New Leadership at ESS Minor Invites Undergraduates to Study K-12 Education

Written by William Schmitt on Tuesday, 07 August 2012.

Notre Dame’s interdisciplinary minor in Education, Schooling, and Society (ESS) enters the 2012-2013 academic year with new leadership, inviting undergraduates to study K-12 learning and education from new perspectives.

The new director of ESS is Nicole McNeil, Associate Professor of Psychology. Her pioneering research, which focuses on the development of mathematical thinking, has garnered honors and awards from both the U.S. Government, and the American Psychological Association.

Maria McKenna, Assistant Professor of the Practice in the Department of Africana Studies, is the new senior associate director of ESS. She teaches courses in the social contexts of schooling, special education, and philosophy of education for ESS, Africana Studies, and the Remick Leadership program.

Julie Dallavis is the new associate director of ESS. She holds an M. Ed. degree from ACE’s ACE Teaching Fellows, having taught middle school language arts in Atlanta. She has served as managing editor of ACE Press and of Catholic Education: A Journal of Inquiry and Practice.

ESS, one of the largest undergraduate minors in the College of Arts and Letters, was established in 2002 by Stuart Greene, associate professor of English, and Julie Turner, associate professor of psychology. They had served as co-directors of the program since its inception. Nancy McAdams, an educator who taught ESS internship courses, retired as the program’s associate director earlier this year.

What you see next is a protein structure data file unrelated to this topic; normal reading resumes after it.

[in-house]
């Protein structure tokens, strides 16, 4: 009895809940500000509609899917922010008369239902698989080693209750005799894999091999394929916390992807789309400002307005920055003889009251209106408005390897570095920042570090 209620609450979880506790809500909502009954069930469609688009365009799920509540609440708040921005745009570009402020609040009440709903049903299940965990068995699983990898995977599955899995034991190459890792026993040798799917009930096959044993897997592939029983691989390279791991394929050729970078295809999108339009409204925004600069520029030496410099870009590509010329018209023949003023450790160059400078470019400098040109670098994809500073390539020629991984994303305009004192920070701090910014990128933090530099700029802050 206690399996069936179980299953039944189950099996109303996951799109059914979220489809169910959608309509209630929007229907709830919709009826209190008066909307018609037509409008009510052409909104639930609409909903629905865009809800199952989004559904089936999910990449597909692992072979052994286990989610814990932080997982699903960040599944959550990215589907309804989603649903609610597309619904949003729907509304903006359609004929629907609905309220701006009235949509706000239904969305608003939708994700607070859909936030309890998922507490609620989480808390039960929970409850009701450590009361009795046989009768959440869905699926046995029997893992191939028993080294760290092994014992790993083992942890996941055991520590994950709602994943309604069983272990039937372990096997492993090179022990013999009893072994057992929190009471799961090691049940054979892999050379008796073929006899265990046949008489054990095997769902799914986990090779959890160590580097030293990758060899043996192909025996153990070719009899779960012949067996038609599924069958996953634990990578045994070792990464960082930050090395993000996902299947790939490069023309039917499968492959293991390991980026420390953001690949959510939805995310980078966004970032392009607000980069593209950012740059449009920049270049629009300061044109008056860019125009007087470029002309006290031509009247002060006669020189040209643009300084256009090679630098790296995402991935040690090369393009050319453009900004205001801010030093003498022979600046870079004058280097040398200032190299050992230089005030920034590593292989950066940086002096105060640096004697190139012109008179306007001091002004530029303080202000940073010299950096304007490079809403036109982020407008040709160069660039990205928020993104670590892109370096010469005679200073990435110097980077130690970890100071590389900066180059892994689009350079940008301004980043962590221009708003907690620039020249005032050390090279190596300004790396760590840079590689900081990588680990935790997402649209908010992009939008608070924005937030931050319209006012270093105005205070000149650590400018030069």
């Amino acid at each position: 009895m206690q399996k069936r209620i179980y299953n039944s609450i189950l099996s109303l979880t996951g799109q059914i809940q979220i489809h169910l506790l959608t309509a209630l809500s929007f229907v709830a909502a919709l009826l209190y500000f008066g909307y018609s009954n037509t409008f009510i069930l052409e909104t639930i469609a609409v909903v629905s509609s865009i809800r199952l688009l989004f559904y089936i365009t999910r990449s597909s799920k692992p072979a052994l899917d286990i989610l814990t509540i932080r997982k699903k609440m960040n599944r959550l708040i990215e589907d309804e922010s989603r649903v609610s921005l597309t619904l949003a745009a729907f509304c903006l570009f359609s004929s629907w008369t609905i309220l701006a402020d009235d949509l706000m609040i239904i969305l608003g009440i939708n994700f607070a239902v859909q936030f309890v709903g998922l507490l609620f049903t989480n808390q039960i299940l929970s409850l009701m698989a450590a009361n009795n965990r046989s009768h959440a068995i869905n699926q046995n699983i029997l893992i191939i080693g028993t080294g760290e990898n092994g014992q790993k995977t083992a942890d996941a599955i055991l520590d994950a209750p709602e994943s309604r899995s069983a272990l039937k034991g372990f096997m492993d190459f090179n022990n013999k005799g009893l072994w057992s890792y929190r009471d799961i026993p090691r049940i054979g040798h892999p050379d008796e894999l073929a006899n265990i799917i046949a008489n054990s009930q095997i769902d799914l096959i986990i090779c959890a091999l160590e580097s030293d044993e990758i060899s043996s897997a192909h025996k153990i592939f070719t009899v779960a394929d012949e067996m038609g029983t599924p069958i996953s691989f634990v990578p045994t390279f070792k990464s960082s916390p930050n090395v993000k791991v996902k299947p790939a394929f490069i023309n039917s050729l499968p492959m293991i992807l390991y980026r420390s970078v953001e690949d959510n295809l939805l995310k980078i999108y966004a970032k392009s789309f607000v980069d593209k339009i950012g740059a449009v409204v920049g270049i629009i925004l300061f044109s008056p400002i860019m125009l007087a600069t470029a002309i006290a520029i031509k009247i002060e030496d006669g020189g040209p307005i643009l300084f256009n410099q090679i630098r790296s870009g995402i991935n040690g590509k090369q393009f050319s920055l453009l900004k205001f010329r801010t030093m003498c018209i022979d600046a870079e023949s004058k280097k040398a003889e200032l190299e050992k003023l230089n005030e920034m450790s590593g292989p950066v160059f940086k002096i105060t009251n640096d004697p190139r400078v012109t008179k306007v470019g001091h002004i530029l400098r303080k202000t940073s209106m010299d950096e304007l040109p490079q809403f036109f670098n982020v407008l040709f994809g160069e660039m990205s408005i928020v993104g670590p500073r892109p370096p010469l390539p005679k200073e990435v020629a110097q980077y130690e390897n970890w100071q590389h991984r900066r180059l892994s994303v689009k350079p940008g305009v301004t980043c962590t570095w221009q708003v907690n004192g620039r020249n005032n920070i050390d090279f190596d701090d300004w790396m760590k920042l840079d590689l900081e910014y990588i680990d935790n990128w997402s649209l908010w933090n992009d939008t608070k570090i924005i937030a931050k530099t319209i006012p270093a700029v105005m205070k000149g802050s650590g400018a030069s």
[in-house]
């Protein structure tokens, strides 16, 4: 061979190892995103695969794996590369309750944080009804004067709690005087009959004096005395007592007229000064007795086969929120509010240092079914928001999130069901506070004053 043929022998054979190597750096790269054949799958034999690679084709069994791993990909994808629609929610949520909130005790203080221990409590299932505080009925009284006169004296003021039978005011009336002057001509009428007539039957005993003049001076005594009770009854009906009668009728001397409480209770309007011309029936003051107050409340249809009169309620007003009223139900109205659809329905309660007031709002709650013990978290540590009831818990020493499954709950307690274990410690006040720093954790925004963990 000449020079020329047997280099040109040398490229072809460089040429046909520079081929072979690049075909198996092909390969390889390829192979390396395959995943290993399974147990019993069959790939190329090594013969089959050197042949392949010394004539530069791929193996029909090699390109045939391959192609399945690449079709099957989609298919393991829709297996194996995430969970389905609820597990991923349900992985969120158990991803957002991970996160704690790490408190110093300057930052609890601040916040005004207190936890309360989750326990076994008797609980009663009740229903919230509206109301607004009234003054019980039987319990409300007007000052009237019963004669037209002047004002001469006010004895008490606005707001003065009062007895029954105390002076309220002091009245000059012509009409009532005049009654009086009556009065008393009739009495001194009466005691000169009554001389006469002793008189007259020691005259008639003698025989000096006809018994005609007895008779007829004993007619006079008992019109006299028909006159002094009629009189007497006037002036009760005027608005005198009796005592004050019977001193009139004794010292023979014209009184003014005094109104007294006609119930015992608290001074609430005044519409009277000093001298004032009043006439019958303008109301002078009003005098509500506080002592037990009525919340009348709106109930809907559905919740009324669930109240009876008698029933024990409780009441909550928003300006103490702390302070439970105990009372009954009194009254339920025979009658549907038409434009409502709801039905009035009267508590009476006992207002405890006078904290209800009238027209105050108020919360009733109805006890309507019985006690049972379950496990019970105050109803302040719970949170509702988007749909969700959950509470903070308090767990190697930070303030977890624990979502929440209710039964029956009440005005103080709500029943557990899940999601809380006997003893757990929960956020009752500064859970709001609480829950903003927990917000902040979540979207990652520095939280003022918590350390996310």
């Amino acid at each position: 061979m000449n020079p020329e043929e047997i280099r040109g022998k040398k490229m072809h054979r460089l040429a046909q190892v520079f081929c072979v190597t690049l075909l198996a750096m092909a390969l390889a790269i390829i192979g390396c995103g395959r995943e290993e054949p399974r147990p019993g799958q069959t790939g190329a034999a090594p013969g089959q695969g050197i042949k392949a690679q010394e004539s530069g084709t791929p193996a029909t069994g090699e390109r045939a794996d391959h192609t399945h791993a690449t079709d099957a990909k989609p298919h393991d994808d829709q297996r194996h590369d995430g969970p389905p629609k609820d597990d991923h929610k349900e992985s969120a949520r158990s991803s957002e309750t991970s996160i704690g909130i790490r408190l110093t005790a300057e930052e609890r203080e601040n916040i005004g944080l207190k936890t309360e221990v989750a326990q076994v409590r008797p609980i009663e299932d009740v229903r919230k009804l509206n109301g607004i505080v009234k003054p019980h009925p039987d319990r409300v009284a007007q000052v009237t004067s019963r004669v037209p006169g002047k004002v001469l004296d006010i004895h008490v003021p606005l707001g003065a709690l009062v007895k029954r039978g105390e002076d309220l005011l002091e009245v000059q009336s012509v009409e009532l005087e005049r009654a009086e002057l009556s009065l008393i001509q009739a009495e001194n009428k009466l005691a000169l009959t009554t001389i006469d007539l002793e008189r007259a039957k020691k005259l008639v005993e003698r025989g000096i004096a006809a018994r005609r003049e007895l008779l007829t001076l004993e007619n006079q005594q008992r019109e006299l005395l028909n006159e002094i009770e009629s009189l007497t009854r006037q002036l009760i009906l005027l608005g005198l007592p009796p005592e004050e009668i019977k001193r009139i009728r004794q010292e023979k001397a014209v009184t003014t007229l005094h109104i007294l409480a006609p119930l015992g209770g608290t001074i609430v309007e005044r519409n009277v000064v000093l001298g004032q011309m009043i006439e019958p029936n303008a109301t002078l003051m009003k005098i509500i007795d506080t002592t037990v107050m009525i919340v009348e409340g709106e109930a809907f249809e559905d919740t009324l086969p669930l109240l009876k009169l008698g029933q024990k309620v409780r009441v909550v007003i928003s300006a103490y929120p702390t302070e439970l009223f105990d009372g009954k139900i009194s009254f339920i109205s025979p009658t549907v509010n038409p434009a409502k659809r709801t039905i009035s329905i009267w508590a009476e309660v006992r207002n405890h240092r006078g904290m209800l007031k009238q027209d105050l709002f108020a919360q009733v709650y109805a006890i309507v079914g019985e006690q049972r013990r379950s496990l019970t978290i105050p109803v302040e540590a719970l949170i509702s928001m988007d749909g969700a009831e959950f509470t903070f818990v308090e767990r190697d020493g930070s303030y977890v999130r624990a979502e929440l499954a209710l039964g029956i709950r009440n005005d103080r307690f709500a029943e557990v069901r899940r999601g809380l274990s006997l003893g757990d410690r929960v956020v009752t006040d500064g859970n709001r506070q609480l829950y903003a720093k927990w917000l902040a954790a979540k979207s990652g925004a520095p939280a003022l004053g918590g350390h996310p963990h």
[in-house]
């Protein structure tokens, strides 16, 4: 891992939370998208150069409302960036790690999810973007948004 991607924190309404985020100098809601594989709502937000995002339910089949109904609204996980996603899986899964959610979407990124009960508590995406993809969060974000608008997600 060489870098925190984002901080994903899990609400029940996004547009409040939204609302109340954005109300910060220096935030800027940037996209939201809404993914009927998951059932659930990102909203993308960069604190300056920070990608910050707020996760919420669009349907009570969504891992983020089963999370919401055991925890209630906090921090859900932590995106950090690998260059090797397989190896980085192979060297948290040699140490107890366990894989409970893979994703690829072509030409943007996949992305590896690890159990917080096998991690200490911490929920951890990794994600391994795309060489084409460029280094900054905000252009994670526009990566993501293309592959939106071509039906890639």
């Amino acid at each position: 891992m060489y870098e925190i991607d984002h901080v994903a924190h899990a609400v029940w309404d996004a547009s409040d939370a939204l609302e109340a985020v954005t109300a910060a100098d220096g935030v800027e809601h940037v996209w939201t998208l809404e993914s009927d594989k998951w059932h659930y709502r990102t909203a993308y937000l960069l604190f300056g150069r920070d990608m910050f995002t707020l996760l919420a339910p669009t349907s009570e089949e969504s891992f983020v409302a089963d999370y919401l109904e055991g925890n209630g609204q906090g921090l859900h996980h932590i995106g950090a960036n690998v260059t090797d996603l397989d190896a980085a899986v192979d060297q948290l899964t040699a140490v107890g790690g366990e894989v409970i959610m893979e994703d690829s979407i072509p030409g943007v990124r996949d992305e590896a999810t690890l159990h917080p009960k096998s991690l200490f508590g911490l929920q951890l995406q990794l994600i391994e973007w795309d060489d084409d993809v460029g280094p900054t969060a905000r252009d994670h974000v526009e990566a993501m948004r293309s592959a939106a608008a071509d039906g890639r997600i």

Students in the ESS minor study and conduct research on a wide range of topics related to learning and education from a variety of perspectives using the tools of liberal arts and social sciences.

ESS is an interdisciplinary program housed jointly in the College of Arts and Letters and the Institute for Educational Initiatives (IEI). McNeil and McKenna are IEI Fellows, and Dallavis is an IEI Associate.

Students who want to learn more about the ESS minor are invited to contact Julie Dallavis at .

Catholic School Champion: Brick Maier

on Thursday, 02 August 2012.

BrickTeaserWhat do ACE Teaching Fellows, film-making, entrepreneurship, and Catholic schools have in common? Brick Maier. Over the last several years, the ACE 8 graduate has put his ACE teaching experience to work, honing his skills as a filmmaker and entrepreneur to create educational resources for community and classroom.

Of his years as an ACE teacher, Brick writes, "The actual experience of learning how to teach was very humbling." But the result was confidence. ACE taught Brick to take on new challenges boldly, knowing that "if I could survive the first couple years of teaching, I could do pretty much anything."

Most recently, that has meant developing tools that foster creative play and media literacy. Specifically, he has created a Tabletop Moviemaking Studio Kit, which enhances the power of story-telling. Catholic schools, he tells us, are particularly amenable to such a resource. "I have found that [they] are uniquely positioned to move quickly on implementing innovative ideas because the organizational leadership is nimble." Currently, Brick is raising funds for the production of these kits via a Kickstarter campaign.

The former Fulbright scholar with a heart for today's youth sees that Catholic schools are a powerful force for positive change, "especially in our inner city schools. From my teaching experience in Los Angeles to filming in Catholic schools in Haiti, I have learned that Catholic education, simply put, opens doors."

Support Brick Maier's work here. See his video about Haiti here. To order a Tabletop Moviemaking Studio Kit, click here.